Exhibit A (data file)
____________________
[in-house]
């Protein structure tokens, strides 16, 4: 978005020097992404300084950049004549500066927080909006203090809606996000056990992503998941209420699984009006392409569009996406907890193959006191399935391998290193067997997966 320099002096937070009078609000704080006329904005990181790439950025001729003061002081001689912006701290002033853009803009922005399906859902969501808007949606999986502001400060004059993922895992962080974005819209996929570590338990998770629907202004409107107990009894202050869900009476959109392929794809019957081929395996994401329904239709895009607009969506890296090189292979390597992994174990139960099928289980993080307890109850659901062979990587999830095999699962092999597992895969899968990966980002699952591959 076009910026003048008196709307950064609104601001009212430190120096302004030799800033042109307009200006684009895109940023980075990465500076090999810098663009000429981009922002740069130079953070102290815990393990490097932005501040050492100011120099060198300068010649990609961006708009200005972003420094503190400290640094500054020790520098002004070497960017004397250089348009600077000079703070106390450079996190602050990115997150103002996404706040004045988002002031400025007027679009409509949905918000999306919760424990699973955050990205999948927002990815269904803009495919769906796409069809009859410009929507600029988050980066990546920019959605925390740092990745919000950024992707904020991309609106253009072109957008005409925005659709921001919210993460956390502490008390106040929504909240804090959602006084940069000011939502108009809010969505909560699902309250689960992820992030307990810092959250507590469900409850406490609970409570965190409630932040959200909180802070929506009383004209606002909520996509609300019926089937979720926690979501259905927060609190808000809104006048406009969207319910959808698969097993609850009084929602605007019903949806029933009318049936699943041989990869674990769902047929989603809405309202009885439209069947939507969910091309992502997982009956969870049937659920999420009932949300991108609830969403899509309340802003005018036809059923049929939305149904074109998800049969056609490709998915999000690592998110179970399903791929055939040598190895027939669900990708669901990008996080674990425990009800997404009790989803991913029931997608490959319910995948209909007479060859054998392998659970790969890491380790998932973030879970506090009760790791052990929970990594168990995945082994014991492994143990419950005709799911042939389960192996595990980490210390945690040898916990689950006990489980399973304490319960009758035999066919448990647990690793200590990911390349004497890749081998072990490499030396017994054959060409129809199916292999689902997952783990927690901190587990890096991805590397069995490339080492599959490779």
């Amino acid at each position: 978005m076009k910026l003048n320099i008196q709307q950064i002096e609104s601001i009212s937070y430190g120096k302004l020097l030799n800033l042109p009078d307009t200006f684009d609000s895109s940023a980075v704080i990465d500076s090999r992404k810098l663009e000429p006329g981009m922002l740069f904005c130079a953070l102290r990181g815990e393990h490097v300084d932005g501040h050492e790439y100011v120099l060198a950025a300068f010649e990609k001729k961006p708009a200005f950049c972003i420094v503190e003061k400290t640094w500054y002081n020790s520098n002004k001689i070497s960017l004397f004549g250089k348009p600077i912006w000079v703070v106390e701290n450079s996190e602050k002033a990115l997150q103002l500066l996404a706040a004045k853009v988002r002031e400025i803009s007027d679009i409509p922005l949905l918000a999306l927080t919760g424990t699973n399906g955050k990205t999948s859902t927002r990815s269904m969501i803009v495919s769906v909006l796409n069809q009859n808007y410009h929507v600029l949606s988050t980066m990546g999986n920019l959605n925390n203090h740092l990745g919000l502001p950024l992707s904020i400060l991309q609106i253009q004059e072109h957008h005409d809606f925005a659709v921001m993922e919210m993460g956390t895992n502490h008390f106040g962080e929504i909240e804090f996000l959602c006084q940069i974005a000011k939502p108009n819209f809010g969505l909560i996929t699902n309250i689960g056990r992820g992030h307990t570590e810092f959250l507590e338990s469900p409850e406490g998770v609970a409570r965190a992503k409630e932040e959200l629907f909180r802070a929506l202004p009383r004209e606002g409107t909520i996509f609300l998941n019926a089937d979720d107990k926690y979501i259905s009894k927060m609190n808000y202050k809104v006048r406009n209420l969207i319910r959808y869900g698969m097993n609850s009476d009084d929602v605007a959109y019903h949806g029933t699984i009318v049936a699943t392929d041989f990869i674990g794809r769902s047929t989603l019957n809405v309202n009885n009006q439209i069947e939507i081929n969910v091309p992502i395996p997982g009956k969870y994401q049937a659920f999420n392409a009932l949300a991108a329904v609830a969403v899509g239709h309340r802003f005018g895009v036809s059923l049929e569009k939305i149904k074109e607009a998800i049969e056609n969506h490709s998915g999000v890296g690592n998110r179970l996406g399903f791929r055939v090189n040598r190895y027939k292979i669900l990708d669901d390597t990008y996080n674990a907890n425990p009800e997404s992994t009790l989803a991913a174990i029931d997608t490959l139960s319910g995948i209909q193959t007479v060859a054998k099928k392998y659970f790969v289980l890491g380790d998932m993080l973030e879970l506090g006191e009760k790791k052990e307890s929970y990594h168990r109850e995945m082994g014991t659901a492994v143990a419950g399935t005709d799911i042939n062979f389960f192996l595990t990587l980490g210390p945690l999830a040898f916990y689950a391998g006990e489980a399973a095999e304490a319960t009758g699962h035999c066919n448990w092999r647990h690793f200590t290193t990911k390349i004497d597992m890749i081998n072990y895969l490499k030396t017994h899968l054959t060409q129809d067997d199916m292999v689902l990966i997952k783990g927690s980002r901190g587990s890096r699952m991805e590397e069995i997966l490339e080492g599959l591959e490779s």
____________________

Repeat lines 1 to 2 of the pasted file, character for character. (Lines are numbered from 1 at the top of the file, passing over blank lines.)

[in-house]
């Protein structure tokens, strides 16, 4: 978005020097992404300084950049004549500066927080909006203090809606996000056990992503998941209420699984009006392409569009996406907890193959006191399935391998290193067997997966 320099002096937070009078609000704080006329904005990181790439950025001729003061002081001689912006701290002033853009803009922005399906859902969501808007949606999986502001400060004059993922895992962080974005819209996929570590338990998770629907202004409107107990009894202050869900009476959109392929794809019957081929395996994401329904239709895009607009969506890296090189292979390597992994174990139960099928289980993080307890109850659901062979990587999830095999699962092999597992895969899968990966980002699952591959 076009910026003048008196709307950064609104601001009212430190120096302004030799800033042109307009200006684009895109940023980075990465500076090999810098663009000429981009922002740069130079953070102290815990393990490097932005501040050492100011120099060198300068010649990609961006708009200005972003420094503190400290640094500054020790520098002004070497960017004397250089348009600077000079703070106390450079996190602050990115997150103002996404706040004045988002002031400025007027679009409509949905918000999306919760424990699973955050990205999948927002990815269904803009495919769906796409069809009859410009929507600029988050980066990546920019959605925390740092990745919000950024992707904020991309609106253009072109957008005409925005659709921001919210993460956390502490008390106040929504909240804090959602006084940069000011939502108009809010969505909560699902309250689960992820992030307990810092959250507590469900409850406490609970409570965190409630932040959200909180802070929506009383004209606002909520996509609300019926089937979720926690979501259905927060609190808000809104006048406009969207319910959808698969097993609850009084929602605007019903949806029933009318049936699943041989990869674990769902047929989603809405309202009885439209069947939507969910091309992502997982009956969870049937659920999420009932949300991108609830969403899509309340802003005018036809059923049929939305149904074109998800049969056609490709998915999000690592998110179970399903791929055939040598190895027939669900990708669901990008996080674990425990009800997404009790989803991913029931997608490959319910995948209909007479060859054998392998659970790969890491380790998932973030879970506090009760790791052990929970990594168990995945082994014991492994143990419950005709799911042939389960192996595990980490210390945690040898916990689950006990489980399973304490319960009758035999066919448990647990690793200590990911390349004497890749081998072990490499030396017994054959060409129809199916292999689902997952783990927690901190587990890096991805590397069995490339080492599959490779």